Here are some questions you might want the quilt label to answer:
- Who made the quilt?
- Who is the quilt for?
- Why was the quilt made?
- When was the quilt made?
- What materials (fabric, batting, thread, etc.) were used in the quilt?
- What pattern is the design of the quilt?
- How should the quilt be cared for?
- What techniques were used in the quilt?
When I make a quilt as a gift for someone, I love to add a personal note or inspirational message. You can include your favorite quote or scripture. I love to include Bible verses on mine!
Quilt Label Ideas
I’ve compiled a list of over 36 ideas for what you can put on your quilt label. Get the PDF full of ideas for baby quilts, wedding quilts, or memory quilts for free when you subscribe to my email list.
How to Label a Quilt
I recall one of the first labels I made was with my grandma’s help – we used her sewing machine that also had pre-programmed alphabet stitches. In order to get the wording centered, we had to first make a practice label and measure each line of text, divide it by 2 to find the center, and then carefully mark the next piece of fabric to center the real label. Let me tell you: it was a hassle and very tedious/time consuming! So much so that I decided I would never again make a quilt label… until I learned how to use an embroidery machine!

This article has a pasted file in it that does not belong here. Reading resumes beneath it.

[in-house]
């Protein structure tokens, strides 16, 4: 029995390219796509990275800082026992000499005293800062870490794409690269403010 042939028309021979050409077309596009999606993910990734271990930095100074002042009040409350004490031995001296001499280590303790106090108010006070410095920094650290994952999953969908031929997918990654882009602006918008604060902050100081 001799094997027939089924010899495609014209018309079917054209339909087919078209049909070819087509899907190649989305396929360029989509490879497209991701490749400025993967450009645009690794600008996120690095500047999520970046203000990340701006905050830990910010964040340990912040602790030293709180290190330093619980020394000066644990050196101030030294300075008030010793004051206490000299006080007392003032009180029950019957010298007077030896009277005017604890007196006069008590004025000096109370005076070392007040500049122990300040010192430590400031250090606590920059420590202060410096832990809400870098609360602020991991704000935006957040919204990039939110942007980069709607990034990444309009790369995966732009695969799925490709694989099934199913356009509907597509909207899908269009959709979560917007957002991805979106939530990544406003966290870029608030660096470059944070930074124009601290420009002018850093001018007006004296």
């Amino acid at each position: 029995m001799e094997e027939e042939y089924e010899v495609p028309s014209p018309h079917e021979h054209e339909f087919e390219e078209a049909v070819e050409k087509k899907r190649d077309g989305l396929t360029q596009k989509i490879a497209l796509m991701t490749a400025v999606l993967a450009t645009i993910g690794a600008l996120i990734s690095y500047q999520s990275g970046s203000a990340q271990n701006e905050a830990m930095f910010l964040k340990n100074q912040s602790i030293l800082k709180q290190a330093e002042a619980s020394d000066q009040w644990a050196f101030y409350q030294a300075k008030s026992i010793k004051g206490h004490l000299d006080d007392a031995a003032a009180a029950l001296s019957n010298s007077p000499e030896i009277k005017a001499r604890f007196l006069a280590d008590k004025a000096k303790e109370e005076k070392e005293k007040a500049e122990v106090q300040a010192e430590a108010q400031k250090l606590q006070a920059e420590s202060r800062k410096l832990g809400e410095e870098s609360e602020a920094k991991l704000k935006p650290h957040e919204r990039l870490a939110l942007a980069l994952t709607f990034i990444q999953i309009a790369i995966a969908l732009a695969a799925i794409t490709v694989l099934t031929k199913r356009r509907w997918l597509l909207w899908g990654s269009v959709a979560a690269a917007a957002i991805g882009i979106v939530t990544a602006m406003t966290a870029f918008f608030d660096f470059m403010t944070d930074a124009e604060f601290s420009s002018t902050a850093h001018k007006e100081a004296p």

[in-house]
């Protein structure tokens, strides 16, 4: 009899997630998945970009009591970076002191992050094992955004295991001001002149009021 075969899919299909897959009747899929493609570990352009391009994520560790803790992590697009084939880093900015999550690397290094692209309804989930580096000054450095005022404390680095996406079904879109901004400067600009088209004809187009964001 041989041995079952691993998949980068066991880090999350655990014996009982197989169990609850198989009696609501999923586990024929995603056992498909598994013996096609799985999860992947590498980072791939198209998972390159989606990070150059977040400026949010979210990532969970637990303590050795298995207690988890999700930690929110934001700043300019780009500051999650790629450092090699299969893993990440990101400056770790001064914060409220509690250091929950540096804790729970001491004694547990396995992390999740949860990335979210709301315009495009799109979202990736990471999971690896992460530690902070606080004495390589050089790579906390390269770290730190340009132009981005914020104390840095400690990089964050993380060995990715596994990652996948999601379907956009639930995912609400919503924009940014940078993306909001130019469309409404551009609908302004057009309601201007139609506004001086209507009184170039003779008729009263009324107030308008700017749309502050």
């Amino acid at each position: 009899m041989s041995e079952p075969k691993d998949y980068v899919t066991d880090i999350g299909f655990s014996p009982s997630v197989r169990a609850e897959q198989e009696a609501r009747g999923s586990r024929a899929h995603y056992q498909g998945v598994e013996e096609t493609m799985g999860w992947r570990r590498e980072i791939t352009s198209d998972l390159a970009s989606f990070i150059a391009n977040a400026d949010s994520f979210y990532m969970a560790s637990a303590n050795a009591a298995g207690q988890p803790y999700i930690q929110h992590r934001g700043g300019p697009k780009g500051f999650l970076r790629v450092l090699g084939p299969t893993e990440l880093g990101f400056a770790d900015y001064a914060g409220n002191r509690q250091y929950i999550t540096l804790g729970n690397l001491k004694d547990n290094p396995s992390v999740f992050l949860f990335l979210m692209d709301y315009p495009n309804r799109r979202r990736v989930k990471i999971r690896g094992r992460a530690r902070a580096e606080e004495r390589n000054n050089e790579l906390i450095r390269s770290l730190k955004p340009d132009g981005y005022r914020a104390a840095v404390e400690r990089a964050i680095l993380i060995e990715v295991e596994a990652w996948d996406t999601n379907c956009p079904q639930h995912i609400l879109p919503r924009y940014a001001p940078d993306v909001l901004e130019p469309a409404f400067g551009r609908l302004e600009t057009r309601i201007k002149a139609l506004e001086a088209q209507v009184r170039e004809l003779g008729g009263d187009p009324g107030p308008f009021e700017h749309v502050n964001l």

The good news is, there are tons of ways to label your quilt. I’ll highlight a couple methods here, and I share a tutorial below for making a quilt label like I do using an embroidery machine down below. Using machine embroidery to make a custom quilt label is easy and it looks incredibly professional. I love using an embroidered quilt label because it adds a special touch to the finished quilt – especially if it’s a gift!
Using a Pre-Made Quilt Label
If you want an easy and fast way to label your quilts, check out some awesome pre-made labels. Some have spots to write on and then you can easily stitch or iron them onto your quilt.
Here are a few pre-made quilt labels that I love:
Creating Your Own Quilt Label
Creating your own quilt label can be as simple as writing on a piece of fabric with a permanent fabric pen. This fabric marker is my favorite.